Although a considerable number of studies have demonstrated that GABAA/ ω / Cl- receptor agonists may increase body weight, all these investigations have been carried out using grouped animals, and there is no evidence in relation to the possible actions of these drugs under isolation conditions.

The aim of this study was to examine the acute and subchronic effects of different GABAA/ ω / Cl- receptor agonists (benzodiazepines, cyclopyrrolones and imidazopyridines) on body weight in isolated male mice.

Method

Animals

276 OF.1 strain albino male mice aged approximately 42 days (Servicio de Animales de Laboratorio, Granada, Spain) in arriving to the laboratory were used. Mice were housed under standard laboratory conditions: constant temperature (21 Cº), a reversed light schedule (lights on:20:00-08:00 hrs), normal lab chow (Panlab, Barcelona, Spain) and tap water available "ad libitum". Mice were housed individually in transparent plastic cages (24 x 13.5 x 13 cm) during 30 days (isolation period), being employed as experimental or control animals.

Procedure

Non drug phase

Animals, divided into four groups (except with diazepam) in each experiment (12 per group), were isolated for 30 days and changes in body weight were weekly measured (at the same hour of the day and once a week) using a digital balance.

Drug treatment phase

After 30 days without pharmacological treatment, mice were given intraperitoneally acute or daily injections (during 10 days) of diazepam (0.5 and 2 mg/kg), clobazam (0.75, 1.5 and 3 mg/kg), bentazepam (1, 3 and 5 mg/kg), midazolam (0.5, 1 and 1.5 mg/kg), zopiclone (1.5, 3 and 6 mg/kg) and zolpidem (0.75, 1.5 and 3 mg/kg), or physiological saline (0.9% NaCl) and were monitored daily for body weight. All drugs were administered in a volumen of 10 ml/kg.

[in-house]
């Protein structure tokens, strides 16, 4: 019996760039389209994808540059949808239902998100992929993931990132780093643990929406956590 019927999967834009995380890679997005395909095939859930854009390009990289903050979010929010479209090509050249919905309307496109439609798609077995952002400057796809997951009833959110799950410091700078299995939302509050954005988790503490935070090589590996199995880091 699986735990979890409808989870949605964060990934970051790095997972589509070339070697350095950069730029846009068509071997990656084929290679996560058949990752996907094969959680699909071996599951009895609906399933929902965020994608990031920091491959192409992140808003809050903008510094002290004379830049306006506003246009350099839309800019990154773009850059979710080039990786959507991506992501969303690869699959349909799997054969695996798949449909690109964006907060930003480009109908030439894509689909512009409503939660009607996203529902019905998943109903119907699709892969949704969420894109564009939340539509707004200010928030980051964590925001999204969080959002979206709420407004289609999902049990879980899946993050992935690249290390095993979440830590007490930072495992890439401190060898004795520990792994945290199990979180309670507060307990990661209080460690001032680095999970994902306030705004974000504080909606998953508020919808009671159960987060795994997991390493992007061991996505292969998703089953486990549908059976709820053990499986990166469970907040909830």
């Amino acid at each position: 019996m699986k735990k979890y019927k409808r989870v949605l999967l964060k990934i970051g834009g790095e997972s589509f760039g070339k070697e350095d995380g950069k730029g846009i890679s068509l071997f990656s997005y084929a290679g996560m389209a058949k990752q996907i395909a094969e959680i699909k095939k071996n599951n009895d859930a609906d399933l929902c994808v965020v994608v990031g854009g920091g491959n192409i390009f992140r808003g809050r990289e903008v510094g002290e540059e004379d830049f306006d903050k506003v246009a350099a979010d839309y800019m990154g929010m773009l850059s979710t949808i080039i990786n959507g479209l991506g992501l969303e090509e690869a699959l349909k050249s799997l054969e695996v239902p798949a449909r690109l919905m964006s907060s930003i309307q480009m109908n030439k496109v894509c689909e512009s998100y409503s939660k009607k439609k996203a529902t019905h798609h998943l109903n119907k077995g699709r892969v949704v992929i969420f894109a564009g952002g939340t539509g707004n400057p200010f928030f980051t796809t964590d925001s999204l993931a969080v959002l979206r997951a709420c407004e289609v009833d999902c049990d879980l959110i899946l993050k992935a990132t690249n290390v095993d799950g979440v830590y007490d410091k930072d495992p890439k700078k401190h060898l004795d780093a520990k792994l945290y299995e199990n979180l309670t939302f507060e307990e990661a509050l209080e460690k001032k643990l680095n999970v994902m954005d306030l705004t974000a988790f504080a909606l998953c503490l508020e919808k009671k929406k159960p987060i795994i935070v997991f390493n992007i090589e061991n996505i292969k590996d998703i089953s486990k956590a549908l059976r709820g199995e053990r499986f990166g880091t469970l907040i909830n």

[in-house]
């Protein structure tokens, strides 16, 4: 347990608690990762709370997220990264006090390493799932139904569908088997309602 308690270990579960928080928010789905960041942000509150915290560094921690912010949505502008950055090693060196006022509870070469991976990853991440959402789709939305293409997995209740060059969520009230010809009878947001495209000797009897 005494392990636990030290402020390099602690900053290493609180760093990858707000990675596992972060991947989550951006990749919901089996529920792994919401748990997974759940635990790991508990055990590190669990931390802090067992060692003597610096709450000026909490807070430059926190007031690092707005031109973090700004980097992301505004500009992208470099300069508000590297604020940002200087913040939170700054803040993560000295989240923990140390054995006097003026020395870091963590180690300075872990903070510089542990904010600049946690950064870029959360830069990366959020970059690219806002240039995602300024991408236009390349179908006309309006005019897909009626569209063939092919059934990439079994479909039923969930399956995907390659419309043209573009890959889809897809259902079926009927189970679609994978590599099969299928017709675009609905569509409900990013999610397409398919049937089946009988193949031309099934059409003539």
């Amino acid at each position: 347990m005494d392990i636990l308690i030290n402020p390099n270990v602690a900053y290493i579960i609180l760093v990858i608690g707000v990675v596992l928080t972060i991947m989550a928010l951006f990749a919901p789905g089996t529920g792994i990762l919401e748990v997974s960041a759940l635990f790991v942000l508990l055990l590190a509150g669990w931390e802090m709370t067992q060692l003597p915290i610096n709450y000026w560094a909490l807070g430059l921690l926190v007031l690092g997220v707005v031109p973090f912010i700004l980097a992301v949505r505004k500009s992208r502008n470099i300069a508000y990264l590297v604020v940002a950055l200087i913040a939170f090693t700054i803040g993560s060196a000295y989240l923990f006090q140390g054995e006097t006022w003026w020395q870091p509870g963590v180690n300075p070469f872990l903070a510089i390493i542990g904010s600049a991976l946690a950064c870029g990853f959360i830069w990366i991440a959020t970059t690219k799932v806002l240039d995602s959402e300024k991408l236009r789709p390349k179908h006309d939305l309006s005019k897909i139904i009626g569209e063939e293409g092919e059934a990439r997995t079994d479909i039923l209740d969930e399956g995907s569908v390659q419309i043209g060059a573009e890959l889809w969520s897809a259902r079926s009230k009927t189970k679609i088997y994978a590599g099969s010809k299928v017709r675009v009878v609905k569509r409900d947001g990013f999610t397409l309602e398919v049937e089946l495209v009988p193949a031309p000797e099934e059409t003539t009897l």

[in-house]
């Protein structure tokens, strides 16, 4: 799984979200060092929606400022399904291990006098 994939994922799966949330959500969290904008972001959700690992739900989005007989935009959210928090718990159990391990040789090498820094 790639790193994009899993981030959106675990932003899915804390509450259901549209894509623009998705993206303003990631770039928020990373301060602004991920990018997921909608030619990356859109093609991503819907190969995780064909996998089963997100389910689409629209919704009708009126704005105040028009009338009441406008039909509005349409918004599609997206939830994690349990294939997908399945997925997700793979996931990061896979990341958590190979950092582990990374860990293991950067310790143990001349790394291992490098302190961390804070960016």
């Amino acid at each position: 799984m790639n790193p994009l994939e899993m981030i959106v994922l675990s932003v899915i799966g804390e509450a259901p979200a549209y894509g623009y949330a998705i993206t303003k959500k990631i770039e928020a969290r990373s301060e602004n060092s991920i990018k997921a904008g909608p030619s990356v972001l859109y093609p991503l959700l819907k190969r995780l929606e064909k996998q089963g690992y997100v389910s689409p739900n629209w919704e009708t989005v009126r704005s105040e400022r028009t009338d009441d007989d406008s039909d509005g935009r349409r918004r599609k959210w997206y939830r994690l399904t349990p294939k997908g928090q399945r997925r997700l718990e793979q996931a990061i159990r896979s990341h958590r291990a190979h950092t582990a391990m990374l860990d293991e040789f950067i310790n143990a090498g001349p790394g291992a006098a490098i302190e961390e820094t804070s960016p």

As statistical analysis, Mann-Whitney U-tests were used.

Results and Discussion

Body weight did not vary significantly between experimental and control groups during non-drug phase.

Figures 1 to 6, and table 1, illustrate the evolution of mean body weight in all groups during the drug treatment. As can be observed, no significant differences between experimental and control groups were found for the six drugs used.

Benzodiazepines (diazepam, clobazam, bentazepam, midazolam), cyclopyrrolones (zopiclone) and imidazopyridines (zolpidem) did not modify body weight of isolated male mice after acute or subchronic treatment, as compared with their control groups. These results indicate that stress produced by isolation appears to affect feeding responses and, consequently, to body weight of animals. Therefore, housing conditions (isolation or grouping) may influence differentially body weight of mice (Martín-López and Navarro, 1996). This action has been previously described with other substances, such as morphine, which decreased body weight in isolated mice but did not affect to grouped mice (Espert et al, 1996).

Although an appropriate interpretation of isolation effects on body weight is unclear, it can be suggested that social isolation could lead pronounced changes in GABAA/ ω / Cl- receptor functions in the brain. In fact, Early and Leonard (1977) have found lower levels of GABA in striatum, hyppocampus and amigdala of isolated albino mice in comparison with grouped mice. Nevertheless, others authors have found that social isolation does not alter brain regional benzodiazepine binding site numbers and affinity in rats (Morinan et al, 1992).

Prolonged isolation can produce marked changes in brain neurotransmitter systems. Thus, it has been reported that isolation provokes an increase of brain dopamine turnover, a slight decrease of brain noradrenaline turnover and a large decrease of brain serotonin turnover (Valzelli, 1978). Moreover, a decrease of glutamic acid decarboxylase activity in the brain of isolated mice has also been reported (Blindermann et al, 1979), as compared with grouped mice. More recently, it has been demonstrated that social isolation also can modify metabolic activity of the hippocampus, a limbic region in which GABAergic neurons are clearly present (Cimadevilla et al, 1997).